Infection Development After Acute Stroke Trauma

Infection development is one of the most frequent complications following an acute stroke, with an estimated prevalence of 30% Ref-1 due to the onset of immunosuppression following central nervous system injuries. Earlier and more accurate biomarkers are required to predict the development of post-stroke infections Ref-2 in order to initiate earlier and more appropriate treatment strategies. Indeed, approximately one half of cases of stroke associated infection occur within the first 48 hours after stroke onset Ref-3, which is in contrast to that found following burn injuries.

In a recent study by Bustamante et al. (2017), MR-proADM levels were independently associated with infection development within the first 6 hours following the onset of an acute ischemic stroke, with an odds ratio of 3.63 [1.16 - 11.33].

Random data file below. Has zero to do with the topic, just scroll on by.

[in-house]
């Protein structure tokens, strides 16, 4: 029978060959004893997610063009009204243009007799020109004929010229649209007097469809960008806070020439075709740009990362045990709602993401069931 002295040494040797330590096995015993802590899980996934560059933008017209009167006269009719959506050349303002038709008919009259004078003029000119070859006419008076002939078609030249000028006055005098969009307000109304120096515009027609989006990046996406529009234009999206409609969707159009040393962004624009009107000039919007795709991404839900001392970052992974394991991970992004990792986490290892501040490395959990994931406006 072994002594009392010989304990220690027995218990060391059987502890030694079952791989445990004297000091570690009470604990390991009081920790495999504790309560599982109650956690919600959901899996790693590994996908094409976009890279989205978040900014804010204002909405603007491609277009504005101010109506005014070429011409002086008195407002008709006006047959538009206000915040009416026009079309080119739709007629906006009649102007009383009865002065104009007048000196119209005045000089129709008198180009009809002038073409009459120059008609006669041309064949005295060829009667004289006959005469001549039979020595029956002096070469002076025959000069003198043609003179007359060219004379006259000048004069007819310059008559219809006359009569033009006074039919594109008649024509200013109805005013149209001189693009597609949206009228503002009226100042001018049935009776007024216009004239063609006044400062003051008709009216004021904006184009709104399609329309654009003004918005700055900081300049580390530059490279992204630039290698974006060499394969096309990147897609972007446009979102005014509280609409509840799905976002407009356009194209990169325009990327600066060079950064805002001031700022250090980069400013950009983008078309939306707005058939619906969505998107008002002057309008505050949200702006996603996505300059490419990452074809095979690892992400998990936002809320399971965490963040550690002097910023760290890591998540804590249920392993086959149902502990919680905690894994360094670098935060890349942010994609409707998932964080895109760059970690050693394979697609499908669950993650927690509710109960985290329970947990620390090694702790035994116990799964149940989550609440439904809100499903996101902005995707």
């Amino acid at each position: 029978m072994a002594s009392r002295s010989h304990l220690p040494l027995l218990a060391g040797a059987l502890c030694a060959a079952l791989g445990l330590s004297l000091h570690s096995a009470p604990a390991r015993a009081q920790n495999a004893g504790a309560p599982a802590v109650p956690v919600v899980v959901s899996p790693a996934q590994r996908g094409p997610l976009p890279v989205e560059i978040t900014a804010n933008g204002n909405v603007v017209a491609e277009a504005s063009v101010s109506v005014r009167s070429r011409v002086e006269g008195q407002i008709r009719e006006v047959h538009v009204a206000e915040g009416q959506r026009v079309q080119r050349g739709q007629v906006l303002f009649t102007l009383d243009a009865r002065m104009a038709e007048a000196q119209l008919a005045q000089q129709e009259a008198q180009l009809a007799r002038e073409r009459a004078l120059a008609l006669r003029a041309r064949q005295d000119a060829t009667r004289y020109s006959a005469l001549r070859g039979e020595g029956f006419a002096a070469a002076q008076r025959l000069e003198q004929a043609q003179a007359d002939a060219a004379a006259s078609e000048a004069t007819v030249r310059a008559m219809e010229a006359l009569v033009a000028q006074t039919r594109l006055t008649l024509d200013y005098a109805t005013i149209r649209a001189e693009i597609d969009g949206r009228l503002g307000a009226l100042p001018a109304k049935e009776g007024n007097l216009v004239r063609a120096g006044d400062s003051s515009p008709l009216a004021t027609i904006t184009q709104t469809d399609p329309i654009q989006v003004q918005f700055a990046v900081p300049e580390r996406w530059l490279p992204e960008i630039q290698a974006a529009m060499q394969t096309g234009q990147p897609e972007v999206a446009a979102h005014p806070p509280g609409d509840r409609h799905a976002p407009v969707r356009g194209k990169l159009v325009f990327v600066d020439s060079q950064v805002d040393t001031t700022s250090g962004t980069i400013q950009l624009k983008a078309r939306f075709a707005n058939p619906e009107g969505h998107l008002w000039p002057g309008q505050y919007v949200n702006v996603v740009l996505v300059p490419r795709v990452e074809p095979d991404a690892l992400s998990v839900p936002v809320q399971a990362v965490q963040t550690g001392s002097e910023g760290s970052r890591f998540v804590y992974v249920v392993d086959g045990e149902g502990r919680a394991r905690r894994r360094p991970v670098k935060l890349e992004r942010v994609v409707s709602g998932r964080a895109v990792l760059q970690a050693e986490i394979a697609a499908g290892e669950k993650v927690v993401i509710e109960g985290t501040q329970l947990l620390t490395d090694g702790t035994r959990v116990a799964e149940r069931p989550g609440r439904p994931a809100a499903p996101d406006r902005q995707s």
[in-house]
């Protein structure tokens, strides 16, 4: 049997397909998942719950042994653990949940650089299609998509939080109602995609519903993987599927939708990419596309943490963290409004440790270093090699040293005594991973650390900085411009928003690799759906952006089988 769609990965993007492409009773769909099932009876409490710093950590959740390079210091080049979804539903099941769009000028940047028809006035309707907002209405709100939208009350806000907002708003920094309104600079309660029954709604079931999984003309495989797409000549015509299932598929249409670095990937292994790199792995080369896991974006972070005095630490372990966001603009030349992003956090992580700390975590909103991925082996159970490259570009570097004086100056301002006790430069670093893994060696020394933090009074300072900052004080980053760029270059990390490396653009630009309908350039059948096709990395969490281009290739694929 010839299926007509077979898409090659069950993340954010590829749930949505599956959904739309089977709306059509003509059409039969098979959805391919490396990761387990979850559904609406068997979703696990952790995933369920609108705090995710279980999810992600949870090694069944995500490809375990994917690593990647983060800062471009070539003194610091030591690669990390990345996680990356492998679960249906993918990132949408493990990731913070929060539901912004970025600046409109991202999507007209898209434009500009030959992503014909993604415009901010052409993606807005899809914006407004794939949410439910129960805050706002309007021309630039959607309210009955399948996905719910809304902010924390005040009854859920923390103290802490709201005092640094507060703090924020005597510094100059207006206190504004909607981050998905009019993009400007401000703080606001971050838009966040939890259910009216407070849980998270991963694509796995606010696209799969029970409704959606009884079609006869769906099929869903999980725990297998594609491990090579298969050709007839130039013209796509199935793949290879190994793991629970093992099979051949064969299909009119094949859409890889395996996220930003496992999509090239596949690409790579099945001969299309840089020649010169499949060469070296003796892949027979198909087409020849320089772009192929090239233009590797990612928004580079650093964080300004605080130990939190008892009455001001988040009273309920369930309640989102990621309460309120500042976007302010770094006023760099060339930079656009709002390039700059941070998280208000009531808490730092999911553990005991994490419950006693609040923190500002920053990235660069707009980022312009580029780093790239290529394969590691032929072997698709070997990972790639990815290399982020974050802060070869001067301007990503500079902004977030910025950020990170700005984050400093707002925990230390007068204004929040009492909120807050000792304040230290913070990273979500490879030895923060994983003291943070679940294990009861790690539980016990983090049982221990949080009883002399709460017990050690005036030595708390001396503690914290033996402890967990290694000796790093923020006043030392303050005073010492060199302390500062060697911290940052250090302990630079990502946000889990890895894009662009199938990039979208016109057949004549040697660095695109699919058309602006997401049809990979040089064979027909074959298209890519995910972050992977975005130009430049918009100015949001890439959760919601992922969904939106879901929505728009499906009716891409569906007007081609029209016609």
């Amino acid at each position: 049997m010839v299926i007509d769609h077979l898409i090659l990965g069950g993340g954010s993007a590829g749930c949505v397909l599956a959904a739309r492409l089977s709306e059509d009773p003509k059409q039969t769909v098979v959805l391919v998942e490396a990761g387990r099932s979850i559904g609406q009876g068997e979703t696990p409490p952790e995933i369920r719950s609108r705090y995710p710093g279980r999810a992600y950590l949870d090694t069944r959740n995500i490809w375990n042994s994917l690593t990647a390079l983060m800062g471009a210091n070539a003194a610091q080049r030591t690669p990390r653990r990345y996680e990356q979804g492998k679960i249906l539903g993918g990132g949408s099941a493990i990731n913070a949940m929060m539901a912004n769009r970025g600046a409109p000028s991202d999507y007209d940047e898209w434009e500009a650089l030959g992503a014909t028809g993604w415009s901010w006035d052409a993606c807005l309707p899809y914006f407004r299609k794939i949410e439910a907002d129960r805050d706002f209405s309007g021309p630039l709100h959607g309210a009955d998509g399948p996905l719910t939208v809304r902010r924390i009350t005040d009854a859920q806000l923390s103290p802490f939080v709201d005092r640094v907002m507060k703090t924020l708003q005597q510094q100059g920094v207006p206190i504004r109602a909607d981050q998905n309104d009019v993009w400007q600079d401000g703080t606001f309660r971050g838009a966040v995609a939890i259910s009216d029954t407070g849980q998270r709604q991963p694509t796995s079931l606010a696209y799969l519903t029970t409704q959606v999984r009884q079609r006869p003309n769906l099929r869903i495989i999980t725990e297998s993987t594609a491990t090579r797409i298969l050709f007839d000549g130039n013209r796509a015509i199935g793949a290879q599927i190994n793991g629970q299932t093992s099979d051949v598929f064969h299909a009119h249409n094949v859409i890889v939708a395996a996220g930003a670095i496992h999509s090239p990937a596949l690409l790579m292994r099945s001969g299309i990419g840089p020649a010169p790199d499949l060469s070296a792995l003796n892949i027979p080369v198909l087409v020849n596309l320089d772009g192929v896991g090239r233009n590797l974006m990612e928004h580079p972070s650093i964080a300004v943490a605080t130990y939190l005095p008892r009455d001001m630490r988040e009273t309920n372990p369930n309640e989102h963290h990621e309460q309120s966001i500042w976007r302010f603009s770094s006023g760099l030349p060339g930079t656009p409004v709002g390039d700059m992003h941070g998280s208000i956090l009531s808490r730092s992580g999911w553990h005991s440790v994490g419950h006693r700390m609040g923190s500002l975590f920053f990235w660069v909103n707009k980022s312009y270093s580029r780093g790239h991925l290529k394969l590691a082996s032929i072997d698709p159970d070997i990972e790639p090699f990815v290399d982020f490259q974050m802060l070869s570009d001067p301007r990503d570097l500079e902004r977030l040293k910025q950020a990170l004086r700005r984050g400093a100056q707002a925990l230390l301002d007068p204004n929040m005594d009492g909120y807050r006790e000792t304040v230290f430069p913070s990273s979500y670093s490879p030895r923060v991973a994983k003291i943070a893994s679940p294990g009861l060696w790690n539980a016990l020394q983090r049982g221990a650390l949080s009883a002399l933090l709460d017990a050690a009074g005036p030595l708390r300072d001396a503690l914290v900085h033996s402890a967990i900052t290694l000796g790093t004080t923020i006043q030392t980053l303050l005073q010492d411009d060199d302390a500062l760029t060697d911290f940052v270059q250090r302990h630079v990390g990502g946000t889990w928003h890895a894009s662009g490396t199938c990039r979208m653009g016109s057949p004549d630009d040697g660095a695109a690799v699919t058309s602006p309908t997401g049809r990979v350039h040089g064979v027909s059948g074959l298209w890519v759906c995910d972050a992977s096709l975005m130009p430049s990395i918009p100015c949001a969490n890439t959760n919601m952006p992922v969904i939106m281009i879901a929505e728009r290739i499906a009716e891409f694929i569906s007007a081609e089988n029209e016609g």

Early biomarkers of infection development, such as MR-proADM represent a unique opportunity for the initiation of an early directed treatment in order to prevent the consequences of post-stroke infection.Ref-4

References Infection development after acute stroke trauma

Ref-1: Westendorp WF, Nederkoorn PJ, Vermeij JD, Dijkgraaf MG, van de Beek D. Post-stroke infection: a systematic review and meta-analysis. BMC Neurol. 2011;11:110.

Ref-2: Smith CJ, Kishore AK, Vail A, et al. Diagnosis of Stroke-Associated Pneumonia: Recommendations From the Pneumonia in Stroke Consensus Group. Stroke. 2015;46(8):2335-2340

Ref-3: Finlayson O, Kapral M, Hall R, et al. Risk factors, inpatient care, and outcomes of pneumonia after ischemic stroke. Neurology. 2011;77(14):1338-1345.

Ref-4: Bustamante A, Garcia-Berrocoso T, Penalba A, et al. Sepsis biomarkers reprofiling to predict stroke-associated infections. J Neuroimmunol. 2017;312:19-23.

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